Typically, law enforcement has few options when recovering victims of sex trafficking:
- Emergency children’s shelters, if available, which accommodate children that are taken from their abusive homes by law enforcement or Child Protective Services can be used.
- If not charged with a crime, then can go to a shelter. These are not lock-down facilities and there are no means to force the girls to stay. If no shelter, they go to jail or juvenile hall.
- If charged with a crime, like prostitution or theft, they will go to jail or juvenile hall as a criminal and not viewed as a victim.
Most shelters are not long-term care.
- There are only a handful of homes that provide safety and care for these broken and damaged girls.
- Most women will have suffered years of abuse, with layers of baggage, that will take years to work through. They have lived in survival mode and need much time to begin to trust anyone.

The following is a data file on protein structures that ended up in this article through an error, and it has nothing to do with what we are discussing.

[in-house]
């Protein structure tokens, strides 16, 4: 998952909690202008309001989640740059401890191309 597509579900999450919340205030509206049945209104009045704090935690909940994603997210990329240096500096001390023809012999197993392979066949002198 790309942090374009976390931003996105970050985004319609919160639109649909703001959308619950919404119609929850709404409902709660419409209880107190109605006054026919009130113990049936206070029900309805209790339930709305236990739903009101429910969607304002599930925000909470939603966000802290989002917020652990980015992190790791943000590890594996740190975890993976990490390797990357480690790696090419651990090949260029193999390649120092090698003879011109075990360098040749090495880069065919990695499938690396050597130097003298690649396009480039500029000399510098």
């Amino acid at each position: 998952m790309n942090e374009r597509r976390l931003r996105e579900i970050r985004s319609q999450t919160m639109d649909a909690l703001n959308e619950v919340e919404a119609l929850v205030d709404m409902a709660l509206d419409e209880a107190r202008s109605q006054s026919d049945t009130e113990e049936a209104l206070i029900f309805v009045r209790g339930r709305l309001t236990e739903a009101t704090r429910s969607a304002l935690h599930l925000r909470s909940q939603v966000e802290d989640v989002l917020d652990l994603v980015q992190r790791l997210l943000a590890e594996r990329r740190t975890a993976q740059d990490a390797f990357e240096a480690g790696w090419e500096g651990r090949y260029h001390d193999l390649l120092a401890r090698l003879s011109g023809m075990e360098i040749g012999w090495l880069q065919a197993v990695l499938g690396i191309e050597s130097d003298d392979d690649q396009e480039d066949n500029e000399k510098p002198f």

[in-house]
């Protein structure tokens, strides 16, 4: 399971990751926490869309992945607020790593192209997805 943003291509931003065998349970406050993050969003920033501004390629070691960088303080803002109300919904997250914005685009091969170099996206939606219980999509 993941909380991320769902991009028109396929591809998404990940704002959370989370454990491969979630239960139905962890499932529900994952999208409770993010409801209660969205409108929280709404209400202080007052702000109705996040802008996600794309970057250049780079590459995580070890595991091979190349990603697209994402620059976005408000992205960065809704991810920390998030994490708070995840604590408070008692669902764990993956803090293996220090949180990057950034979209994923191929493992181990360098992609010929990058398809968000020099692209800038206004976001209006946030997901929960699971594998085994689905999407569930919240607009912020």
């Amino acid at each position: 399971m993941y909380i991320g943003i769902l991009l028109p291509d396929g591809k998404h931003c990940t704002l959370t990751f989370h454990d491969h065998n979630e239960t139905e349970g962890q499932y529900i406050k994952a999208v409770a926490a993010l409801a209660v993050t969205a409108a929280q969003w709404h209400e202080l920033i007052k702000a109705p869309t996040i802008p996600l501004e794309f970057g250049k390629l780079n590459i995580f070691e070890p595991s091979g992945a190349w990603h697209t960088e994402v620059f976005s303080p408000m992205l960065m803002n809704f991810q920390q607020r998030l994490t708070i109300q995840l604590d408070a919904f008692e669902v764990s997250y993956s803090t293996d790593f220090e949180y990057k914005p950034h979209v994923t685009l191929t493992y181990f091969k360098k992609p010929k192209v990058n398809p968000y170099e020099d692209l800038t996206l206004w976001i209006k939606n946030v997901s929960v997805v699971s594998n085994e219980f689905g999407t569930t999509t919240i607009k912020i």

- Children are typically placed within a foster family within 30 days. Staying for only 30 days makes it impossible to build trust with the victim. Many of the victims rescued from sex trafficking have already run away numerous times from a foster family or group home setting and will do so again.
- Recovered victims often recruit other children at the shelter for their pimps.
Prison and Juvenile Hall:
- Again, the minors must be charged with prostitution or another crime, thus they are not treated as victims.
- Treatment plans are only aligned with criminal charges, which are ineffective in addressing the health and emotional issues they have.
- Most of them will return to a life on the streets after completing their sentences, where their chances for survival are slim.
It is a vicious circle with no real answers or hope.